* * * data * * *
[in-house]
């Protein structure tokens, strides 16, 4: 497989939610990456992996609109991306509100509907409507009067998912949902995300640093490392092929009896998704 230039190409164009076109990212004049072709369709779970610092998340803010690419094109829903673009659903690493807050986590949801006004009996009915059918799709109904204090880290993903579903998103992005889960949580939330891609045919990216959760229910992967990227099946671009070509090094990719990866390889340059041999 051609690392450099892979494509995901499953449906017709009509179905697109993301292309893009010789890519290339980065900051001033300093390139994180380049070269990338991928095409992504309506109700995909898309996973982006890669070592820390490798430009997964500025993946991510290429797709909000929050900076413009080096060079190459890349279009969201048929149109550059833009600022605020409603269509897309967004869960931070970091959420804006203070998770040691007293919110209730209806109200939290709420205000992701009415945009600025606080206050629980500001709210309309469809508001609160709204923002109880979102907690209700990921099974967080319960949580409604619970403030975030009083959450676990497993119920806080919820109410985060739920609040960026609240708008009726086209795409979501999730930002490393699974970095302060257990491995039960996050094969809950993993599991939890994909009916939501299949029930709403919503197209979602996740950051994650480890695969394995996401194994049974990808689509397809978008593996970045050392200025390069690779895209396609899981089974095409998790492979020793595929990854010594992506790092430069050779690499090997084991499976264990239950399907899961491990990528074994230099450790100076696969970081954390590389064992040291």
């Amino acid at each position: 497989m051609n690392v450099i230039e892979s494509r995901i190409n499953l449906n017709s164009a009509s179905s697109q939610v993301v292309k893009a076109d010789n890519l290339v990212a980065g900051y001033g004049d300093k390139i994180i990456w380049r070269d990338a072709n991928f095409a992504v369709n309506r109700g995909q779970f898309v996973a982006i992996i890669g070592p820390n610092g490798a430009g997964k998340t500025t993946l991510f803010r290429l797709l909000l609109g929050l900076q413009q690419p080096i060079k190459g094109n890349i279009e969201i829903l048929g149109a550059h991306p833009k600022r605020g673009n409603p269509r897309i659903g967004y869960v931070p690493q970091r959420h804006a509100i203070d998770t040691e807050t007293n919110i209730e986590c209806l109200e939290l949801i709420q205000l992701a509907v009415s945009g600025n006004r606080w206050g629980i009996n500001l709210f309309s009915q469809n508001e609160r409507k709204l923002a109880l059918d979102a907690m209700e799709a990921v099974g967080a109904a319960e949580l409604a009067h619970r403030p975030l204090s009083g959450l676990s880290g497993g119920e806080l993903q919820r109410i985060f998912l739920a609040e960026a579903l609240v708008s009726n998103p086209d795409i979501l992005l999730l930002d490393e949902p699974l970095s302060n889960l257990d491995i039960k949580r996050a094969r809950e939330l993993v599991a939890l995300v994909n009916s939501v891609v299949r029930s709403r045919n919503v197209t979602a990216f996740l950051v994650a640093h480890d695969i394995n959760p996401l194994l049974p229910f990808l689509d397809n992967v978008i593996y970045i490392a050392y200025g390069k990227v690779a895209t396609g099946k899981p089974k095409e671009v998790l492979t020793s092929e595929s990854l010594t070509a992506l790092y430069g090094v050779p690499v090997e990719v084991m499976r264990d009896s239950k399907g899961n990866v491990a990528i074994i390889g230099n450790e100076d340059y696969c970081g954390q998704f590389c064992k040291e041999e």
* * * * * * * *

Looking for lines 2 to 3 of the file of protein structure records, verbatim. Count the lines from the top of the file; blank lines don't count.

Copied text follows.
């Protein structure tokens, strides 16, 4: 497989939610990456992996609109991306509100509907409507009067998912949902995300640093490392092929009896998704 230039190409164009076109990212004049072709369709779970610092998340803010690419094109829903673009659903690493807050986590949801006004009996009915059918799709109904204090880290993903579903998103992005889960949580939330891609045919990216959760229910992967990227099946671009070509090094990719990866390889340059041999 051609690392450099892979494509995901499953449906017709009509179905697109993301292309893009010789890519290339980065900051001033300093390139994180380049070269990338991928095409992504309506109700995909898309996973982006890669070592820390490798430009997964500025993946991510290429797709909000929050900076413009080096060079190459890349279009969201048929149109550059833009600022605020409603269509897309967004869960931070970091959420804006203070998770040691007293919110209730209806109200939290709420205000992701009415945009600025606080206050629980500001709210309309469809508001609160709204923002109880979102907690209700990921099974967080319960949580409604619970403030975030009083959450676990497993119920806080919820109410985060739920609040960026609240708008009726086209795409979501999730930002490393699974970095302060257990491995039960996050094969809950993993599991939890994909009916939501299949029930709403919503197209979602996740950051994650480890695969394995996401194994049974990808689509397809978008593996970045050392200025390069690779895209396609899981089974095409998790492979020793595929990854010594992506790092430069050779690499090997084991499976264990239950399907899961491990990528074994230099450790100076696969970081954390590389064992040291």
């Amino acid at each position: 497989m051609n690392v450099i230039e892979s494509r995901i190409n499953l449906n017709s164009a009509s179905s697109q939610v993301v292309k893009a076109d010789n890519l290339v990212a980065g900051y001033g004049d300093k390139i994180i990456w380049r070269d990338a072709n991928f095409a992504v369709n309506r109700g995909q779970f898309v996973a982006i992996i890669g070592p820390n610092g490798a430009g997964k998340t500025t993946l991510f803010r290429l797709l909000l609109g929050l900076q413009q690419p080096i060079k190459g094109n890349i279009e969201i829903l048929g149109a550059h991306p833009k600022r605020g673009n409603p269509r897309i659903g967004y869960v931070p690493q970091r959420h804006a509100i203070d998770t040691e807050t007293n919110i209730e986590c209806l109200e939290l949801i709420q205000l992701a509907v009415s945009g600025n006004r606080w206050g629980i009996n500001l709210f309309s009915q469809n508001e609160r409507k709204l923002a109880l059918d979102a907690m209700e799709a990921v099974g967080a109904a319960e949580l409604a009067h619970r403030p975030l204090s009083g959450l676990s880290g497993g119920e806080l993903q919820r109410i985060f998912l739920a609040e960026a579903l609240v708008s009726n998103p086209d795409i979501l992005l999730l930002d490393e949902p699974l970095s302060n889960l257990d491995i039960k949580r996050a094969r809950e939330l993993v599991a939890l995300v994909n009916s939501v891609v299949r029930s709403r045919n919503v197209t979602a990216f996740l950051v994650a640093h480890d695969i394995n959760p996401l194994l049974p229910f990808l689509d397809n992967v978008i593996y970045i490392a050392y200025g390069k990227v690779a895209t396609g099946k899981p089974k095409e671009v998790l492979t020793s092929e595929s990854l010594t070509a992506l790092y430069g090094v050779p690499v090997e990719v084991m499976r264990d009896s239950k399907g899961n990866v491990a990528i074994i390889g230099n450790e100076d340059y696969c970081g954390q998704f590389c064992k040291e041999e």